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Yachting life requires vigilance in avoiding sun-damaged skin

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This morning I am putting the finishing touches on this column, then getting ready to head out for fun in the sun on my boat. Although I really enjoy the feel of the sun, I also realize the dangers. So, today I will be wearing a big hat, long-sleeved T-shirt and lots of sunscreen.

I realize that the vast majority of my readers also spend a lot of time on the water and in the sun. For more information on harm the sun may cause, I contacted Dr. Joseph Francis, who is a board-certified dermatologist in Palm Beach County and a specially trained skin cancer surgeon practicing in Atlantis and Jupiter, Fla.  Dr. Francis is also an avid boater and fisherman.

“During my dermatology residency in Virginia,” Dr. Francis said, “we sometimes had patients bused in from neighboring states. Medical specialists can sometimes be scarce in rural areas. I can remember one particular patient who took an eight-hour bus ride because he was concerned about a spot on his neck that I could easily tell was benign. However, he did have a skin cancer on the bridge of his nose that he did not notice.  This is a recurring pattern now that I continue to see in private practice.”

Dr. Francis offers the following tips on how to identify skin lesions that may be concerning. He points out that this is in no way a substitute for regular visits to a dermatologist. His hope, he says, is that these tips may help you to identify skin lesions earlier or encourage you to see a local dermatologist certified by the American Board of Dermatology.

Dr. Francis’ 10 tips:

  1. Look for anything that appears and grows quickly.
  2. Look for a lesion that bleeds and doesn’t heal.
  3. Be suspicious of lesions in sun-exposed areas: scalp, ears, nose and lips.
  4. Basal cell carcinomas can often have a pearl-like appearance.
  5. If you’ve had something removed before, be aware of changes occurring around the scar such as redness, scaling and blood.
  6. Lots of patients with skin cancer tell me that they notice blood on their pillows or sheets.
  7. With pigmented lesions, such as moles and freckles, watch for: asymmetry, uneven or notched borders, diameter greater than a pencil eraser, or different shades of black, brown, tan, red, white or blue.
  8. Some advanced skin cancers can be very painful or itchy.
  9. Beware of hard painless lumps beneath the skin on your neck — they could be enlarged lymph nodes.
  10. Any pigmented lesion that you see changing over time should be shown to your doctor.  Changes include bleeding, itching, growing in width or height, and changing color.

Here are answers from Dr. Francis to frequently asked questions:

Q: What kind of sunscreen should I use?

A: First, it is important to understand the difference between sunscreen and sunblock. Take a look at the ingredients before using any product. Sunscreens contain chemicals that absorb UV radiation. Sunblocks (also confusingly called “physical sunscreens”) contain minerals such as titanium or zinc that block UV radiation from reaching the skin.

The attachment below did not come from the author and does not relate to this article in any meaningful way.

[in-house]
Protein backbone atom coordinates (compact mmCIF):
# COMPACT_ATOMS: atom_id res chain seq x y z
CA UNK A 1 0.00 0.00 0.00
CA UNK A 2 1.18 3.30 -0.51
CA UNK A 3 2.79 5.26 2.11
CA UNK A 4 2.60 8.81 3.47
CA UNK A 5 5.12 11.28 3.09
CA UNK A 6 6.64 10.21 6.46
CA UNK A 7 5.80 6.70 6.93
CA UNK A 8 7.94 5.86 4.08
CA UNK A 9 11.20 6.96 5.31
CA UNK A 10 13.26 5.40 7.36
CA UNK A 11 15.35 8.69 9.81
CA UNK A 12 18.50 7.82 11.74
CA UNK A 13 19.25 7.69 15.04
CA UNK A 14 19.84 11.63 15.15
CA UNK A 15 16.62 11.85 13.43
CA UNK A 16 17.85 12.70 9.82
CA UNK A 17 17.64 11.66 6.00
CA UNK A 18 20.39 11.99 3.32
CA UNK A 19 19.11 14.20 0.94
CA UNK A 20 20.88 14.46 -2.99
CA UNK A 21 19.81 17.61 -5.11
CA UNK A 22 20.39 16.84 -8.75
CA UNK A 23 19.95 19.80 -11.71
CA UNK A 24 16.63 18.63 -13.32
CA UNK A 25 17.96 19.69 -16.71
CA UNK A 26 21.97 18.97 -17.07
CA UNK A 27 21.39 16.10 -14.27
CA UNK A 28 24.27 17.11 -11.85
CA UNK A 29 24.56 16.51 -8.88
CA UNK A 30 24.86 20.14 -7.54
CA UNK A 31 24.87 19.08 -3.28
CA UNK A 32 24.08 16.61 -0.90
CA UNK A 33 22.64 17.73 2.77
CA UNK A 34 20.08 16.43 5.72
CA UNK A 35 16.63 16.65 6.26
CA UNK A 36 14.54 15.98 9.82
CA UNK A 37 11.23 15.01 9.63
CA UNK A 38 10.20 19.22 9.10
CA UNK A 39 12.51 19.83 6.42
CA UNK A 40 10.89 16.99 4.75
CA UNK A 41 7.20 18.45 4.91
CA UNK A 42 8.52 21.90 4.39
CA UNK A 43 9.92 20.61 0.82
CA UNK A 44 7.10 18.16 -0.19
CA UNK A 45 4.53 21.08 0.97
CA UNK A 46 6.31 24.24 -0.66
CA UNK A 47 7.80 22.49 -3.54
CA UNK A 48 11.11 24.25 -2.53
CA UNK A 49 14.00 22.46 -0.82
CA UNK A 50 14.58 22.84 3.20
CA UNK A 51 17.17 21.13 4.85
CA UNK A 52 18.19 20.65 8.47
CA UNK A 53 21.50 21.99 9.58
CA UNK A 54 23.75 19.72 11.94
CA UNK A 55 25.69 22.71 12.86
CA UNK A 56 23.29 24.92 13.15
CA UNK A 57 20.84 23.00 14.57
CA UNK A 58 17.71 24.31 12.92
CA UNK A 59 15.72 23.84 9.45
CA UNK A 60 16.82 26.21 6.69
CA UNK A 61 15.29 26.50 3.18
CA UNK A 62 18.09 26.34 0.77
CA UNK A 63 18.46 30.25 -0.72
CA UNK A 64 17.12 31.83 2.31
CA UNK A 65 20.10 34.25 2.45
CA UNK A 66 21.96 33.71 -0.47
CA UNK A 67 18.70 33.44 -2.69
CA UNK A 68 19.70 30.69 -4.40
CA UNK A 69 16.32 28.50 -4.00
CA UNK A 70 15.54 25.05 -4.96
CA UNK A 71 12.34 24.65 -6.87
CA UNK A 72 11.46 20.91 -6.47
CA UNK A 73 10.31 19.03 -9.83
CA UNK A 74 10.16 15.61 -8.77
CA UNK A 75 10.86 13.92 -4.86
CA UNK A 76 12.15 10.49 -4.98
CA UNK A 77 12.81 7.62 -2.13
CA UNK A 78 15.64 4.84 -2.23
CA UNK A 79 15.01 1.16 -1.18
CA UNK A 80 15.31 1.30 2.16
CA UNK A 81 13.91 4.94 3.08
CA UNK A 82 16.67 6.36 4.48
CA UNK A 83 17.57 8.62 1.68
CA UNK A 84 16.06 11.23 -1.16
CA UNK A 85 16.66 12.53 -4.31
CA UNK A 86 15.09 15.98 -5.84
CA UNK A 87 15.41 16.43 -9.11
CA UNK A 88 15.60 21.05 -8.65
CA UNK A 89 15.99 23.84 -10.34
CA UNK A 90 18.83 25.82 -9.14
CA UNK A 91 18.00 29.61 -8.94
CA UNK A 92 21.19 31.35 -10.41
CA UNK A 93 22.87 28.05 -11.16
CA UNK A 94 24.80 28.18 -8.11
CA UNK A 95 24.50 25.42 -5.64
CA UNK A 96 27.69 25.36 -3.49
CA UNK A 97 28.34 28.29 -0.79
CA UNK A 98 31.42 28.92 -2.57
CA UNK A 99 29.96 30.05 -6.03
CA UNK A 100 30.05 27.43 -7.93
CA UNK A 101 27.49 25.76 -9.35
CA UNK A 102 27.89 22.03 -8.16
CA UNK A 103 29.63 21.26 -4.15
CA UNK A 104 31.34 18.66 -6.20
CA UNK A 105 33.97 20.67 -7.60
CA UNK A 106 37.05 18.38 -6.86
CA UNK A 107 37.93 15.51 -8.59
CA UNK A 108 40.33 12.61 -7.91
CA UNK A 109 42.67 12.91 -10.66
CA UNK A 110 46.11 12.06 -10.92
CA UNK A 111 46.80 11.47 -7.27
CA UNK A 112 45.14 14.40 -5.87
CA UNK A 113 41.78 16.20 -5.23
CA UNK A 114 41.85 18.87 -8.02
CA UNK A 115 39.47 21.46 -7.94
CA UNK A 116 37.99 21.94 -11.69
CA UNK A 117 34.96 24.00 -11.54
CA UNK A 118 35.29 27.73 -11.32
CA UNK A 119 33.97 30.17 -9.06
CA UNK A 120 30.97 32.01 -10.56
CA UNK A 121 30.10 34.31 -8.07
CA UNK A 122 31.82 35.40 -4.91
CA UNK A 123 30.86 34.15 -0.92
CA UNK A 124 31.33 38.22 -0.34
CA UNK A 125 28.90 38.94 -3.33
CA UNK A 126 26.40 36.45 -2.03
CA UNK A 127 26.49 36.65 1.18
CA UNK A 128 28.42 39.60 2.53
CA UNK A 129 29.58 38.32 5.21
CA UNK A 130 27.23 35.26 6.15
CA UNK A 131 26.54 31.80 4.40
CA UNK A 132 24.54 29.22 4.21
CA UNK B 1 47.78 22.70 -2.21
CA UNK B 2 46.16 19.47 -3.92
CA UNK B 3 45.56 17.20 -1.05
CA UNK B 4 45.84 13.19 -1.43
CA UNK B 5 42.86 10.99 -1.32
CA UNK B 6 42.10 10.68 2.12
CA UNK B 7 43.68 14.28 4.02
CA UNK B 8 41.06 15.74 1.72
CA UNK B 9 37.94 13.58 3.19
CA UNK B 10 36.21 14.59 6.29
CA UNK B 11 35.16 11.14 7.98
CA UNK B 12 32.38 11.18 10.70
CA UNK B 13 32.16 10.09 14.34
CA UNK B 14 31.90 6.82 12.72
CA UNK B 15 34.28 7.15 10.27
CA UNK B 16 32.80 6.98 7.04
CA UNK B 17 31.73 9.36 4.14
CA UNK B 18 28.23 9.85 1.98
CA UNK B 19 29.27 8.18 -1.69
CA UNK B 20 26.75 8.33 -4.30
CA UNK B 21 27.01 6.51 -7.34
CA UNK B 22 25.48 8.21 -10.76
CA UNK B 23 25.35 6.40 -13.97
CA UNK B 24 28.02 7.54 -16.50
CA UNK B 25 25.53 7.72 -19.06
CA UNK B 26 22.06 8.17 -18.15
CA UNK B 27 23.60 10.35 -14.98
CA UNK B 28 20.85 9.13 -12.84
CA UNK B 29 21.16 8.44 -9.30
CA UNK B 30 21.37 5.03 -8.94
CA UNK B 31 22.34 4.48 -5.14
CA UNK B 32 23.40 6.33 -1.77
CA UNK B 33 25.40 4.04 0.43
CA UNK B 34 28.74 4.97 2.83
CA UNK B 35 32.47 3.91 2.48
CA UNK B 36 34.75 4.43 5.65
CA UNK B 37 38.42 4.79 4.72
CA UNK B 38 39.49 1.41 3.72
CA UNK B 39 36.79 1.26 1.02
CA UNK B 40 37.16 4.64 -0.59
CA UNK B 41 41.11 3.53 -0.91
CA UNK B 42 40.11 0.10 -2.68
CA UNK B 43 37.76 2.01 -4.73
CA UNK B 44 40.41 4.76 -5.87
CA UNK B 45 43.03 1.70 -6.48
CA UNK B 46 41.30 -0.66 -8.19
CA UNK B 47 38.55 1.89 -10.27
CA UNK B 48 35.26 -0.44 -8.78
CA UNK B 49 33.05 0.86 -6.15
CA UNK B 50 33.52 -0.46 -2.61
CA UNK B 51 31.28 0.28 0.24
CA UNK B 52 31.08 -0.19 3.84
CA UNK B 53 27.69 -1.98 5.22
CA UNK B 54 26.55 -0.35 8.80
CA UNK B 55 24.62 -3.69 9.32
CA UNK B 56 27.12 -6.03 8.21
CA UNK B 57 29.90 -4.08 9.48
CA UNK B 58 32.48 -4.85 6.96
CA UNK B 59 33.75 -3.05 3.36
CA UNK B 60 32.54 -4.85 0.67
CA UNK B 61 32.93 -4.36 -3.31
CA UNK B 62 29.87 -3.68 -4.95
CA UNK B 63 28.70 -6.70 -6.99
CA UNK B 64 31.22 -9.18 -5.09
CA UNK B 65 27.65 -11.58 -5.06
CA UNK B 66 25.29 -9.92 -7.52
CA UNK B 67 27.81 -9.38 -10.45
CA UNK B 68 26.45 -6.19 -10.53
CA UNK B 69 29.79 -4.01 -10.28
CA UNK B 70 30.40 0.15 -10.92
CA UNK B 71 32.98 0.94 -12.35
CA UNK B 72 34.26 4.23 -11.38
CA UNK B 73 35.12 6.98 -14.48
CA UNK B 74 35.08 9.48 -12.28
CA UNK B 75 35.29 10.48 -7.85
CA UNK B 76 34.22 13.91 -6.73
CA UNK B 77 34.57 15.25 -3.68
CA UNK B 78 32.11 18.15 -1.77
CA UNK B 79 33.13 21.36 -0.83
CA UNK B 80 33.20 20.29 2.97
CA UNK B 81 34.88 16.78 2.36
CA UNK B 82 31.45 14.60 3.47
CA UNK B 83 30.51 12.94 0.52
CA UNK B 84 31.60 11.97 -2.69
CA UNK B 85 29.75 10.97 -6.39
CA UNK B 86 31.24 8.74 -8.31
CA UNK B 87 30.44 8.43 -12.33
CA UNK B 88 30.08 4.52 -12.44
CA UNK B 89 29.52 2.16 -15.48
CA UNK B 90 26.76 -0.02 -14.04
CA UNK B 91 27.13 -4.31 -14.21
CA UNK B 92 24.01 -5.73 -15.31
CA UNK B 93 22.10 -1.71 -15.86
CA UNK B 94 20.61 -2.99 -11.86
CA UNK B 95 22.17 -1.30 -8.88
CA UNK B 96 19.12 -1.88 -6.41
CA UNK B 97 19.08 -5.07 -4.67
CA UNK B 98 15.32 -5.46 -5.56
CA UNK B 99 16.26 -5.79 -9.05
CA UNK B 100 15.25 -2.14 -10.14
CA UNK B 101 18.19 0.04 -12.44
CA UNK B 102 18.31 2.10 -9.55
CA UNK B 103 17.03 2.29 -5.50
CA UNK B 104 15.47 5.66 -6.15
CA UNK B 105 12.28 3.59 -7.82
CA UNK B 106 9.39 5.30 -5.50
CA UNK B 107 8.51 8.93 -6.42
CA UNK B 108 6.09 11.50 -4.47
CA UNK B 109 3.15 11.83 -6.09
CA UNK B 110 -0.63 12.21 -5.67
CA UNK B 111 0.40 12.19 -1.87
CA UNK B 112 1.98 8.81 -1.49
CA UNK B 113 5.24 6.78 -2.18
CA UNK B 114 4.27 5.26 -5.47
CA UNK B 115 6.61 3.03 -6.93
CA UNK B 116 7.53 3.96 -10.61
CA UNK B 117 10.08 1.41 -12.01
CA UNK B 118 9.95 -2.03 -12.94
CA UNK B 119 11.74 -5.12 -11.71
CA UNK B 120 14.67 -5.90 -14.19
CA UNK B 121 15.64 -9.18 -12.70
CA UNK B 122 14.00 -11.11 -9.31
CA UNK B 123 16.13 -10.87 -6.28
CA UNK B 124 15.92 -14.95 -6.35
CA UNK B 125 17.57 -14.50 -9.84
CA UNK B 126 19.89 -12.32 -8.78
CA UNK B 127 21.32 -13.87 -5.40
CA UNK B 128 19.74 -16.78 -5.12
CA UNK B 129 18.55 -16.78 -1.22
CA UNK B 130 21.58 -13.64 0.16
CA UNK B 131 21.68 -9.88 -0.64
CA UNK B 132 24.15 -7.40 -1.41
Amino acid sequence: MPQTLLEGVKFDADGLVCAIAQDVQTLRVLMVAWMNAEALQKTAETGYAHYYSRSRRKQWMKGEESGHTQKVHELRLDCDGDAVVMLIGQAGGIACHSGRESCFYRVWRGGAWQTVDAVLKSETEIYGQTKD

Sunblocks can offer broader UV protection than sunscreens. However, sunblocks are usually thicker and messier (think of the lifeguard with zinc oxide on the nose).  Newer sunblock formulations offer transparency with broad spectrum protection, which is usually what I recommend.

Watch out for the ingredient PABA, or para-aminobenzoic acid, which can stain clothing and cause allergic reactions.  I have also seen people who have developed horrible skin reactions to old or expired products.

I am also a big proponent of sun-protective clothing. When I am out on the water, I wear a hat that covers my ears and a long-sleeved, breathable, sun-protective shirt.  This allows me to be comfortable without having to worry about painful sunburns the next day and skin cancers in the future.

Q: Is SPF 100 better than SPF 15?

A: Technically, yes — but the actual difference is miniscule. The AAD recommendation is to  use a broad-spectrum sunscreen that is at least SPF 30 and to reapply it every 2 hours.

Q: Is the sun bad for my skin?

A: Lots of sun exposure can cause premature skin aging (sun spots, wrinkles, thinning of the skin, skin cancer). However, exposure to UV light can also be used to treat conditions like jaundice, psoriasis, atopic dermatitis, lichen planus, etc.  It is also how your body naturally produces Vitamin D. My opinion is that sun exposure is OK in moderation. 

Trained as an emergency medical technician, Keith Murray now owns The CPR School, which provides onboard CPR, AED and first-aid training as well as AED sales and service (www.TheCPRSchool.com). Comments are welcome at editor@the-triton.com.

 

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One thought on “Yachting life requires vigilance in avoiding sun-damaged skin

  1. Tedd

    Being an “older” member of the yachting profession I wish that I had not spent so much time in the sun. I’ve learned to avoid as much sun as I can and really stay out of it as much as I can.

    Working on sailboat and cockpits of sport fish put you in the sun for the entire day. I never used to care. I do tell younger crew the dangers of sun exposure, but I know they think I’m full of black water residue. You will now find me somewhere under a hard top when underway aboard. Sun screen goes on first thing in the morning.

    It was a good article but I did not see the ABCDE of skin cancer detection_

    https://www.cancer.org/cancer/skin-cancer/prevention-and-early-detection/what-to-look-for.html

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